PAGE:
Retired U.S. General Jay Garner kicked off his administration of Iraq this week by making tours of damaged sites in Baghdad and visiting the Kurdish-controlled north of the country. RFE/RL correspondent Charles Recknagel looks at what the general is telling Iraqis and at some of the challenges he faces.
Prague, 23 April 2003 (RFE/RL) -- The new U.S. civil administrator for Iraq is spending his first week in the country trying to spread optimism through a society reeling from war and sudden collapse of its old order.
Retired General Jay Garner told Iraqi Kurds in the northern city of Arbil today that his goal is to help Iraq become a more democratic state in the future: "Our goal and our purpose here is to create an environment in Iraq where we can have a democratic process, where Iraqis can choose their own leaders and Iraqis can choose their own type of government. And we've put together a democratic process so at the end of that, Iraq has a government that represents the freely elected will of the Iraqi people."
Garner also promised Kurdish leaders they would be part of the democratic process: "You will see an Iraqi authority raised that will begin the governmental process and the Kirkuk question and other questions will be answered within that, and the leadership of Kurdistan will be full-fledged members of this governmental process."
Kurdish leaders are concerned about the future of the city of Kirkuk, where the deposed regime of Saddam Hussein evicted thousands of Kurdish residents and replaced them with Arabs. Kurdish leaders have called for making Kirkuk the capital of an Iraqi Kurdistan within a federal Iraq but face resistance from neighboring Turkey, which fears that might inspire its own Kurdish population to demand autonomy.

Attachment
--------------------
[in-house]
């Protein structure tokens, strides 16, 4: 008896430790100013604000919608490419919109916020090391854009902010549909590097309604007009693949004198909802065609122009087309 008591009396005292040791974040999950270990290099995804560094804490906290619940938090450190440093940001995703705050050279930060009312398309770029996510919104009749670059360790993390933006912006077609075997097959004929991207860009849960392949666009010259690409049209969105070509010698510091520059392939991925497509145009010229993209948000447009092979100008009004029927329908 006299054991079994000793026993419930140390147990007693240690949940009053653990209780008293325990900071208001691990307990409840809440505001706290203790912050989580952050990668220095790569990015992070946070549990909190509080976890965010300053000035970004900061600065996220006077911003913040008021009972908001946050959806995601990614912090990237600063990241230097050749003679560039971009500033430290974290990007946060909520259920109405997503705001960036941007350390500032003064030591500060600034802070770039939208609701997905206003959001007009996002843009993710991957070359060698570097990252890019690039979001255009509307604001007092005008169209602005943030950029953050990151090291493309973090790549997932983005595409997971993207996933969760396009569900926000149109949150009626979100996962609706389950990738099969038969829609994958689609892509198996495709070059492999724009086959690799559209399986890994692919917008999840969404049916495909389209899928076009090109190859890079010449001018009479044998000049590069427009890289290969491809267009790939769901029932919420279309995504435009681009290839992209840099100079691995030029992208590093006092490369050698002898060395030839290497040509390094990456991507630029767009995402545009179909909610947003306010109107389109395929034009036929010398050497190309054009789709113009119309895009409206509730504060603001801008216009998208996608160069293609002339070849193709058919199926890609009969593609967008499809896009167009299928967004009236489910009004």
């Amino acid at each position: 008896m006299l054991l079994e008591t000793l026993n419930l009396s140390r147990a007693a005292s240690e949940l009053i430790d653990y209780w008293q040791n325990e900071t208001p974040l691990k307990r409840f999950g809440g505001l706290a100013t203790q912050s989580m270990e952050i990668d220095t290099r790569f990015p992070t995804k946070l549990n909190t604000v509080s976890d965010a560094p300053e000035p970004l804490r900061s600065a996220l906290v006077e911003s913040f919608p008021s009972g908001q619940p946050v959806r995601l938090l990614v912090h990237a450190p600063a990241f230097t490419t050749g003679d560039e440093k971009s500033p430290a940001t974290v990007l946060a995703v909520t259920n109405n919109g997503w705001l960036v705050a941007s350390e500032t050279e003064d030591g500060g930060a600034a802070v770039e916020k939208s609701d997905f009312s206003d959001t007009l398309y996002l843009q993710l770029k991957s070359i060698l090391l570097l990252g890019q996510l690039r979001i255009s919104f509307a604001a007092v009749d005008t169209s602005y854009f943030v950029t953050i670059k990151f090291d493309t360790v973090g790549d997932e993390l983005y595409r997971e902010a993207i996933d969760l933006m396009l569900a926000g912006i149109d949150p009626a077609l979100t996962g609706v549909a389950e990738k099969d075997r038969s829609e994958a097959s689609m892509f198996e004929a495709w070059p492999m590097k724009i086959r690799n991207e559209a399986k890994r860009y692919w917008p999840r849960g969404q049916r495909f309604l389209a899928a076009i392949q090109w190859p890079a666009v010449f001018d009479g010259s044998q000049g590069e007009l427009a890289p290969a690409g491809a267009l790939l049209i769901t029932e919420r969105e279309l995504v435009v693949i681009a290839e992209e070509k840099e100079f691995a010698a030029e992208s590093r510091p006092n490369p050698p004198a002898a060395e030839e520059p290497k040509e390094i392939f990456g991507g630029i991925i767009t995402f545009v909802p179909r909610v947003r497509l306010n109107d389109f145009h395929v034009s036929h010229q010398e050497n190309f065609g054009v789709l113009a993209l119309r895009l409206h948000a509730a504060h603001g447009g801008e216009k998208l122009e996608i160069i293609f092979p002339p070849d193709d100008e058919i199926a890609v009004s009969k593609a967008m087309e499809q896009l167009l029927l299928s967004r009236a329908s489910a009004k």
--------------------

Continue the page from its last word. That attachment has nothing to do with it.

Garner is receiving a warm welcome in northern Iraq as he completes the second day of a visit to the region. His trip is part of a weeklong assessment tour that he began on Monday, when he arrived in Baghdad to set up headquarters as the chief of the Pentagon's Office of Reconstruction and Humanitarian Assistance. Garner is accompanied by an initial team of some 19 civilian administrators that is due to grow to about 450 over the next week.
On 21 April, Garner got a much more subdued welcome by crowds in the Iraqi capital as he visited the looted central hospital and knocked-out water and power plants. Many government facilities were damaged in the war or stripped bare by looters, and while most of the capital's residents are happy to see Hussein gone, they are anxious about their future.
Touring the sites, the American general sought to reassure Baghdad residents that U.S. aid will begin flowing into the city soon.
"We are the first elements of our organization, and we are going to go make an assessment of health, power and water and then we'll begin flowing our people in here," Garner said. "We'll add to the capability that the coalition has already [shown]. They've already done an awful lot here. We'll begin to add to that capability and then spread out through the countryside."
The general's tour marks the formal start of the new U.S. civil administration in Iraq. U.S. officials plan to run government ministries, oversee the eventual introduction of a new currency, and create a new Iraqi police force and military, among other tasks.
Washington has given no end-date for its administration of Iraq, saying only that it will stay as long as necessary and no longer. Some government plans leaked to the press have envisioned 18 months of military rule -- possibly in cooperation with a transitional Iraqi authority or the UN -- to prepare the country for eventual elections.
Garner himself refused to be drawn out on this issue by reporters asking how long he will be in charge of Iraq. He said in Baghdad that his job is to start Iraq's transition, not to put timelines to it:
"I don't rule anything. I'm the coalition facilitator to establish a different environment, where these people can pull things together themselves and begin a self-government process and, with our assistance, begin a reconstruction process and end up with a democracy that represents the freely elected will of the Iraqi people."
As Garner calls on Iraqis to begin working with him toward a democratic future, one of his biggest challenges may be dealing with Iraqi leaders demanding a big voice in the process. Many clerics and politicians already have begun mobilizing in hopes of influencing or even directing how Washington restructures the country.